Guadalupe Mountains National Park, TX to Austin, TX
Miles 7003 – 7588
I’m sitting here in Northern Wisconsin in November, thinking back on the day that I crossed back into the Central time zone last October. Today I am as far from Canadian waters as I was from the Rio Grande then. It’s a sunny, windy day here, and the stark, dead landscape of oncoming winter does look a little like the desert – but rather than welcoming the breezes as I did then, I’m wondering what effect they have on the windchill! I didn’t spend enough time traversing Texas to tell a good story about it, arriving in Austin just a day and a half after leaving the Guadalupe Mountains. I wish I had had time to check out places I passed by, such as the Davy Crockett Memorial, the Lyndon B. Johnson National Historic Park, the McDonald Observatory, and all of the Hill Country wineries! Those sites, though, along with many others, will have to wait for my next trip – and once it starts snowing, I may start planning it!
My route took me south through the Davis Mountains, then straight east on I-10 for about 400 miles, and ultimately winding through the tourist-thronged towns of the Hill Country. I left the Guadlupes in a little drizzle, which added some drama to the hills I passed through, making them look a bit more like the mountains they were supposed the be. The Davis Mountains were pretty,
with red rock outcroppings and occasional boulder fields surrounded by grass, shrubs, and low trees. I stopped in Fort Davis, TX to stretch my legs at the National Historic Site there – a fort established to protect settlers and frontier commerce along the El Paso-San Antonio Road from raiding Indians. The park includes a mix of historic foundations and modern reconstructions, a historical museum, and regular broadcasts of bugle calls to replicate the days when the fort was active. Most striking to me (through probably not to military history buffs) was the location of the fort, nestled in a plain and surrounded by rocky cliffs.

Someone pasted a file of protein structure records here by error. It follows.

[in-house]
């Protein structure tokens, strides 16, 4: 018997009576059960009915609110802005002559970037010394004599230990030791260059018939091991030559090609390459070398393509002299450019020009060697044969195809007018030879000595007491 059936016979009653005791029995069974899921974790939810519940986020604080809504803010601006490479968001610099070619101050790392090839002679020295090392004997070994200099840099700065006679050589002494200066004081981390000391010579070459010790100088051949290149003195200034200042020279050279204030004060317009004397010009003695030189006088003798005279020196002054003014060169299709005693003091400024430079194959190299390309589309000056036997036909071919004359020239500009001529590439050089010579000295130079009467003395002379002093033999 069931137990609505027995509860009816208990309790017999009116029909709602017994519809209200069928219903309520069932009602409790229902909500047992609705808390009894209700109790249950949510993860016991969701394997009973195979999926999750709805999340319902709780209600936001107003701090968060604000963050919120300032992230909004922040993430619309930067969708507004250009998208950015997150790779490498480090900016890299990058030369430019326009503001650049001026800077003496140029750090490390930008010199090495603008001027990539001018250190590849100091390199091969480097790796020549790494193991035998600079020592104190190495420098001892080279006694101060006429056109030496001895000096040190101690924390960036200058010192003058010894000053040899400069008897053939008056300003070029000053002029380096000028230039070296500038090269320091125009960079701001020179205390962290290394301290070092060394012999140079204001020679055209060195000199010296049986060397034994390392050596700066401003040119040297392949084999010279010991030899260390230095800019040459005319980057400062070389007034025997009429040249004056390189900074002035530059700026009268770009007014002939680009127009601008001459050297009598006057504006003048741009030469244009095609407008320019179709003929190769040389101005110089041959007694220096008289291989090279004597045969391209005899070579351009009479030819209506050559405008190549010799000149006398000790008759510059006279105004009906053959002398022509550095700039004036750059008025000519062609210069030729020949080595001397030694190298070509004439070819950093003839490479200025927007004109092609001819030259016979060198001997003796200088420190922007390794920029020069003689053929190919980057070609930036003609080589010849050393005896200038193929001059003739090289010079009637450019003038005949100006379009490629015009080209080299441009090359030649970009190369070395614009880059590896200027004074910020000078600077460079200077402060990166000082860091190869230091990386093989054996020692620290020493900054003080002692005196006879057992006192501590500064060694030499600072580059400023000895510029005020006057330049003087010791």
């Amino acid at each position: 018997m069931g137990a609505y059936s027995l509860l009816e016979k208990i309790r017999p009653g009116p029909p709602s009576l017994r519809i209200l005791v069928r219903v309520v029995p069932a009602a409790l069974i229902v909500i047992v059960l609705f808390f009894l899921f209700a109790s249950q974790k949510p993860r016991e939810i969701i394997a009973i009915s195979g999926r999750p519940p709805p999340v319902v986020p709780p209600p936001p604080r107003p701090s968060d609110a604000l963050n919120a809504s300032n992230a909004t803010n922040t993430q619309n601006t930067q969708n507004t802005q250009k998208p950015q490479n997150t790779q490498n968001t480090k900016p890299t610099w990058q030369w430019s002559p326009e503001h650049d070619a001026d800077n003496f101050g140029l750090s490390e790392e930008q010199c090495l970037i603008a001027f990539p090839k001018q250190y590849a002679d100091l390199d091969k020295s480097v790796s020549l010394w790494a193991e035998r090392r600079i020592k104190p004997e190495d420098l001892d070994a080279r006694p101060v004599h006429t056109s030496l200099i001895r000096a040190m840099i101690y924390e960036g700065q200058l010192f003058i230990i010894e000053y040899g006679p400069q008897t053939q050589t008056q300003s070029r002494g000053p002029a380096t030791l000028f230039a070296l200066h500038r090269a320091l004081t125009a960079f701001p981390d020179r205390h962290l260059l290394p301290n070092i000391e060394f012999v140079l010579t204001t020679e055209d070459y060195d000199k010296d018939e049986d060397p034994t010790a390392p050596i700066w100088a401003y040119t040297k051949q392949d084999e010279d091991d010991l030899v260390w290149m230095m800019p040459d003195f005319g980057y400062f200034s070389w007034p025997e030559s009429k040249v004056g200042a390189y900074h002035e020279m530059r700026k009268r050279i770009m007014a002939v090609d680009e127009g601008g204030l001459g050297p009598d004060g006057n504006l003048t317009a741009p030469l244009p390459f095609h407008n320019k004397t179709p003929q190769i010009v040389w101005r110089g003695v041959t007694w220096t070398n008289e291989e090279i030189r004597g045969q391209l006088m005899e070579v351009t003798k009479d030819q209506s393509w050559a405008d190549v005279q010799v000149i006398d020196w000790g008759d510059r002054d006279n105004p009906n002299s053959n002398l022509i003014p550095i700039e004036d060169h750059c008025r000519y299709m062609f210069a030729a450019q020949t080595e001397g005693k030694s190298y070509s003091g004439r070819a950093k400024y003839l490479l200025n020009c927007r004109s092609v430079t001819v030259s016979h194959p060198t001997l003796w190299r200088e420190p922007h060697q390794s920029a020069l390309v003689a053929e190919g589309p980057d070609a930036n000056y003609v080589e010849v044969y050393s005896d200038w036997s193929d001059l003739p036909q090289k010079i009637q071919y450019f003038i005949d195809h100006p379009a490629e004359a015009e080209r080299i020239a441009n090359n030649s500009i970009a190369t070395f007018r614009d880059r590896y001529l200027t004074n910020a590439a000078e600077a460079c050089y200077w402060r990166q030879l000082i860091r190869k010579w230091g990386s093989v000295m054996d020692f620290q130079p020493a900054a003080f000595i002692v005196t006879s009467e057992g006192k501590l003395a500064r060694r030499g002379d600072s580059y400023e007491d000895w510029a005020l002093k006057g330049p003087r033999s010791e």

After that, I drove back north, hitting the highway near Balmorhea, where a state park takes advantage of a spring that was dammed and long ago turned into a brick-lined swimming pool. Since the next river wasn’t for 300 miles or so, I could see why people would pay $7 to swim there, but I decided to push on and try to find a more natural place to take a dip. As I headed east, I search in vain on the radio for a station that was carrying the Texas Rangers’ World Series game but I finally had to stop for a burger and watch some of it in the back bar with the employees at a chain Barbecue joint – they confirmed that baseball wasn’t broadcast on the radio around there, as far as they knew.
It turns out that there are no opportunities for camping, or pretty much anything else, through much of Texas – as I passed through the low grassland plains as night fell, I found there to be up to 100 miles between town! I finally pulled into South Llano River State Park in the middle of the night, pitched my tent, and dreamed of the long-awaited swim in the morning! Oops – turns out the river access is closed during turkey breeding season, so I had to settle for a regular old shower instead. Nonetheless, it was nice to walk through a landscape defined by water again, where bushy greenery covered the rolling hills, cows grazed in shade-dappled pastures, and pecan trees grew larger along rivers and creeks.
It turns out that the Texas Hill Country is also Texas’s wine producing region. While I didn’t get to any of the wineries themselves, I sampled several different varieties and vintages in Fredericksburg, a German town a couple hours west of Austin. I can’t say that I was really impressed with any of them, but then I don’t care for most Wisconsin wines, either. In Johnson City, I stopped for lunch, but had had enough of the touristy nature of the area by then, and didn’t stop at Lyndon B. Johnson’s birthplace or presidential homes. I finally got to Austin in the late afternoon, where I was informed that “If you drive from Houston to San Diego, you’re halfway there by the time you get out of Texas.”
“I know,” I replied, “It’s a long way!”